It’s like everyone there says—no act of evil or people with evil intent will take away their race. Today’s going to be a great, great day in Boston.

Lovely stuff. They sure are #BostonStrong up there. Anyway, it’s worth repeating PK’s Twitter fuckup:


Tweets of the Week


Oh and this brainfart:

Totally. What team WOULDN’T want to take a quarterback high who won’t be effective until 2017? Lunacy not to take him. Make the pick and pop the bubbly. Though make sure to leave some for the GM who takes your job after you get fired in a year.

Ten Things I Think I Think

1. I think Arizona will take a quarterback in the first two rounds.

WHAAAAAAA? 34-year-old Carson Palmer isn’t the long-term answer? I won’t hear it.

2. I think the Rams will take a quarterback in the first three rounds.

Oh ho ho! Marginally more controversial!

3. I think you shouldn’t be surprised at that last one.

Good, because I’m not even remotely shocked a team doesn’t have faith in shitastic Sam Bradford.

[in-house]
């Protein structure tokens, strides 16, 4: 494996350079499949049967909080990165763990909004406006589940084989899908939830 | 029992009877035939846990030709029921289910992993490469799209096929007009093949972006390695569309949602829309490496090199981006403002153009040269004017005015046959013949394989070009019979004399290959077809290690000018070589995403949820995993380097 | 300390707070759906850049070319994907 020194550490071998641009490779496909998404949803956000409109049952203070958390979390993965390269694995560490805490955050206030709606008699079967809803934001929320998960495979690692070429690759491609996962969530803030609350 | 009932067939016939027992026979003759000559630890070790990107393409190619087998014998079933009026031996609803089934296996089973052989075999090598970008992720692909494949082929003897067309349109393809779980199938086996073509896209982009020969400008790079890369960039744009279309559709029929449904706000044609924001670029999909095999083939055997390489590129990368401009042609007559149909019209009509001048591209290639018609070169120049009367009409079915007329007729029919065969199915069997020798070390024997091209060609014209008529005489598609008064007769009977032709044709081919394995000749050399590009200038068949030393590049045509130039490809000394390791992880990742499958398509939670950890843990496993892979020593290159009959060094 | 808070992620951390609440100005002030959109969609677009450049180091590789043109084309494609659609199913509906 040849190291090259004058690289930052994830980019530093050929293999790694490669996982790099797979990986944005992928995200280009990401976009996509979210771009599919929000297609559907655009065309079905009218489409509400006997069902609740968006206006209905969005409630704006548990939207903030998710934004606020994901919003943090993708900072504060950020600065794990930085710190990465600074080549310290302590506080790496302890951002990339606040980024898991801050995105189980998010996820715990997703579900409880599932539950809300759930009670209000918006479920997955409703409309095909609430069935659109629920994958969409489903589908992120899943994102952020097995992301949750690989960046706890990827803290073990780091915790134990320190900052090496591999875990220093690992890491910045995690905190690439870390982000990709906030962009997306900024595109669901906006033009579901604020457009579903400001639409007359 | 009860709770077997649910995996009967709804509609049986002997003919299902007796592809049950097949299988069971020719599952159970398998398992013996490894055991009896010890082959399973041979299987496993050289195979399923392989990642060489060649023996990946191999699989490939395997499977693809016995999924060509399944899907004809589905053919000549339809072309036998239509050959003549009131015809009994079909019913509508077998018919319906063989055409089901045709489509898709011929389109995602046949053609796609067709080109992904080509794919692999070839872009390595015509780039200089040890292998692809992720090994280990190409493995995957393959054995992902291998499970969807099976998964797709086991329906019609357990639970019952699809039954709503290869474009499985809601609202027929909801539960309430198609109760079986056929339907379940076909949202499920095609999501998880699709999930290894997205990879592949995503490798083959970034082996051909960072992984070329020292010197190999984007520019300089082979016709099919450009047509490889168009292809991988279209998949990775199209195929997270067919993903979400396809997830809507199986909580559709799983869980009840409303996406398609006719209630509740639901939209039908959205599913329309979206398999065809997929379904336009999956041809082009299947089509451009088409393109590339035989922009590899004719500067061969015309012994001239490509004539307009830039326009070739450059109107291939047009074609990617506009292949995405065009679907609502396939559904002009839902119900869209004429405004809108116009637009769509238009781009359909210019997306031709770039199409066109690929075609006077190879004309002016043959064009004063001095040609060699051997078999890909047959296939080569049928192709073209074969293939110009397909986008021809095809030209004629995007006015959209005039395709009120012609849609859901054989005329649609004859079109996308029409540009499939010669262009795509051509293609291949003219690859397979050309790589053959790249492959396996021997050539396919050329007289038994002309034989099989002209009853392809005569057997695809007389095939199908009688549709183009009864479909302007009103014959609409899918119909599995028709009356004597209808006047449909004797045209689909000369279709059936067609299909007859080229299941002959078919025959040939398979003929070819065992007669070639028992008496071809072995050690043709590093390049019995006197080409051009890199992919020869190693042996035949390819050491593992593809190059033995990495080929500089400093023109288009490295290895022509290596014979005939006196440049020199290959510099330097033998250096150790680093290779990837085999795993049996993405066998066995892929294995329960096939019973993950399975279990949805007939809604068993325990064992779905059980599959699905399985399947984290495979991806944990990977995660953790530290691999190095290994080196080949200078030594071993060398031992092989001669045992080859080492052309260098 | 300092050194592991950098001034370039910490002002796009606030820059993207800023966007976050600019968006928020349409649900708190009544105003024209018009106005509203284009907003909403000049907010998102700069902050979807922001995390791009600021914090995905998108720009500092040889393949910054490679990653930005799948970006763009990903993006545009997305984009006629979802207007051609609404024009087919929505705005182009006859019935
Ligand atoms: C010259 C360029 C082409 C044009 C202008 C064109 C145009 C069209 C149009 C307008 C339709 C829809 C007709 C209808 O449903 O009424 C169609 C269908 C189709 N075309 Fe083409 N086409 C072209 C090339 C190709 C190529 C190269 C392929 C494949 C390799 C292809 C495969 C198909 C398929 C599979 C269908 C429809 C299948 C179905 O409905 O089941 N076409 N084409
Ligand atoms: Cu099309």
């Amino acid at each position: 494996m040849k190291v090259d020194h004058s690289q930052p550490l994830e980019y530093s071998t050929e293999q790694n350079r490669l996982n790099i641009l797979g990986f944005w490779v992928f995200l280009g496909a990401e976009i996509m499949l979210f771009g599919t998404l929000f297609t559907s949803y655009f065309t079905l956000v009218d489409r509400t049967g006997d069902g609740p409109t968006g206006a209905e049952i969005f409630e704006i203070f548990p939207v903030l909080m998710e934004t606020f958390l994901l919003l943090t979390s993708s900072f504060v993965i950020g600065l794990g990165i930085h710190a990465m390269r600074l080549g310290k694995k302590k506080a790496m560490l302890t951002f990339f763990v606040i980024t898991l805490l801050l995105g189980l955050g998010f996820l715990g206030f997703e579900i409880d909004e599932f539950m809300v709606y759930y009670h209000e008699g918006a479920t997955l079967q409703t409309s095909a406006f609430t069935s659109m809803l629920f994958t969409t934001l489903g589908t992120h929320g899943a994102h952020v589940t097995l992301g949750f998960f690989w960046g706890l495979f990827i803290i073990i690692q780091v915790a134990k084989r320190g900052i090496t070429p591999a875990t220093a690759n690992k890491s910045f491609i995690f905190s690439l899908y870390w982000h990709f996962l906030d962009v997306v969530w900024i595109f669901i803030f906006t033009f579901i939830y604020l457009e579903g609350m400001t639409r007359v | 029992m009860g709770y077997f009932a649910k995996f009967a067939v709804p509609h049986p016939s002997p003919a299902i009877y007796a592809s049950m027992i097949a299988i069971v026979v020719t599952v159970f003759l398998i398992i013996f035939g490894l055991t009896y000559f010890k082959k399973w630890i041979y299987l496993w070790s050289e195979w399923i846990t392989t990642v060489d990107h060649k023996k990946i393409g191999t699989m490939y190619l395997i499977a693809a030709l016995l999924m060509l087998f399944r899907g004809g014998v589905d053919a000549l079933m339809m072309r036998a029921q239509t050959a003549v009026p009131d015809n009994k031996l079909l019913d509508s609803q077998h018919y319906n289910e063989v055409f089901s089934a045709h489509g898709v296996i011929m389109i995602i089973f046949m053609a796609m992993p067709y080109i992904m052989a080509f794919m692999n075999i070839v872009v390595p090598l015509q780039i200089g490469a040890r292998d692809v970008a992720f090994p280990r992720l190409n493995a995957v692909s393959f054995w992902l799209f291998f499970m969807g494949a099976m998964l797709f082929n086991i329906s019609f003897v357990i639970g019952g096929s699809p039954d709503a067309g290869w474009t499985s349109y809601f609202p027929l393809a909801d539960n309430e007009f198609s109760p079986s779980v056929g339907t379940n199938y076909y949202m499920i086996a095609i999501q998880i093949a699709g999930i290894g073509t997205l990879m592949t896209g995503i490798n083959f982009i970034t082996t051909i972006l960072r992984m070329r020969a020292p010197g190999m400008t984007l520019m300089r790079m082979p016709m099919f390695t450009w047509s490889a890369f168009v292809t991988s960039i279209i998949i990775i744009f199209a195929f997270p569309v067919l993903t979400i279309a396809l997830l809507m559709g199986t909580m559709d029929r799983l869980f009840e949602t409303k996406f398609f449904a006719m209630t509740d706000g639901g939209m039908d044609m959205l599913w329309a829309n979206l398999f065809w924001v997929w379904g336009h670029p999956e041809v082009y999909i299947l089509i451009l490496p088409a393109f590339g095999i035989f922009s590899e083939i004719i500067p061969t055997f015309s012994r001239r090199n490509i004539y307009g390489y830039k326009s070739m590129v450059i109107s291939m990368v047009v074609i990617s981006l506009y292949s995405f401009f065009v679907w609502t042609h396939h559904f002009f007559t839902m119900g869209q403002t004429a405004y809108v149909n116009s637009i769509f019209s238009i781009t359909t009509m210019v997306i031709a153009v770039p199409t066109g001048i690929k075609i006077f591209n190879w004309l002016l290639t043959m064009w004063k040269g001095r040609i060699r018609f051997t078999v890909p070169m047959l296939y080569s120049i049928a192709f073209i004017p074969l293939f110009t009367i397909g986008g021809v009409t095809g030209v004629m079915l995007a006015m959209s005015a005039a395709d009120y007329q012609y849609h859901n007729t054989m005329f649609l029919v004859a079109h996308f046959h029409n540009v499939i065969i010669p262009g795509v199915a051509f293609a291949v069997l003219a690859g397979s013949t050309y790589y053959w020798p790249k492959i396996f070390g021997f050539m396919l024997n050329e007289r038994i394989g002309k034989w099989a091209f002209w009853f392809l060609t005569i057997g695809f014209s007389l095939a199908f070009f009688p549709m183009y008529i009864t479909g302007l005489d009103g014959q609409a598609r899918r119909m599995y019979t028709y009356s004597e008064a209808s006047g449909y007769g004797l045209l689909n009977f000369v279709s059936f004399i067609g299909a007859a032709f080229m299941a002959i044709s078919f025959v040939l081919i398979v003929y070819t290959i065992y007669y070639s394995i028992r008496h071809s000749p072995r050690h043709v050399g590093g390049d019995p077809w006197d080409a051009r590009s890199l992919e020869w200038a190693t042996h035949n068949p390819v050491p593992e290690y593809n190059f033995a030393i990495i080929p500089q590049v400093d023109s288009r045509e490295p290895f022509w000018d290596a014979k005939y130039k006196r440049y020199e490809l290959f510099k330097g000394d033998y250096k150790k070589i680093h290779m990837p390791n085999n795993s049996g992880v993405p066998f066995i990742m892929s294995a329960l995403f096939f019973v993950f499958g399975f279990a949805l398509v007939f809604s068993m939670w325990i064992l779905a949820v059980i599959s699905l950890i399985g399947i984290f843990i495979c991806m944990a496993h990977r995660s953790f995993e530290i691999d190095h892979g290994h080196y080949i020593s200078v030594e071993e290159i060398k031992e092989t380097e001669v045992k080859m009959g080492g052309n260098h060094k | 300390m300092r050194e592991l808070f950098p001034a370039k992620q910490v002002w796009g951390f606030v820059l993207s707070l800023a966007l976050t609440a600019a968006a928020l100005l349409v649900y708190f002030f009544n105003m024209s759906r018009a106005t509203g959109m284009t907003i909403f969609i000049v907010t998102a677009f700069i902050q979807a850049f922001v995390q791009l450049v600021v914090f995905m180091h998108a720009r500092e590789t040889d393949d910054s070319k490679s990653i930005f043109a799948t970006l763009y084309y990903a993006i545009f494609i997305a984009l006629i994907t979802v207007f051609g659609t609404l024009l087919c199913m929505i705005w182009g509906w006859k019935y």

5. I think I chuckle when the Detroit Lions say they are not concerned about Ndamukong Suh skipping the team’s off-season workout program as he tries to work out a new contract with the team. It is 111 days since the season ended and Suh was last with his team. The team has a new coach, and a new defensive coordinator, and a new defensive line coach. Suh is the best player on the defense. Not concerned? The correct quote, if club president Tom Lewand was on truth serum, would be something like, Pretty lousy start to our offseason program when our best defensive player’s a no-show—particularly when he’s the guy who most has to buy into the new staff since he’s going to be the highest-paid defensive player in our history. Yeah, we’re ticked off. Wouldn’t you be?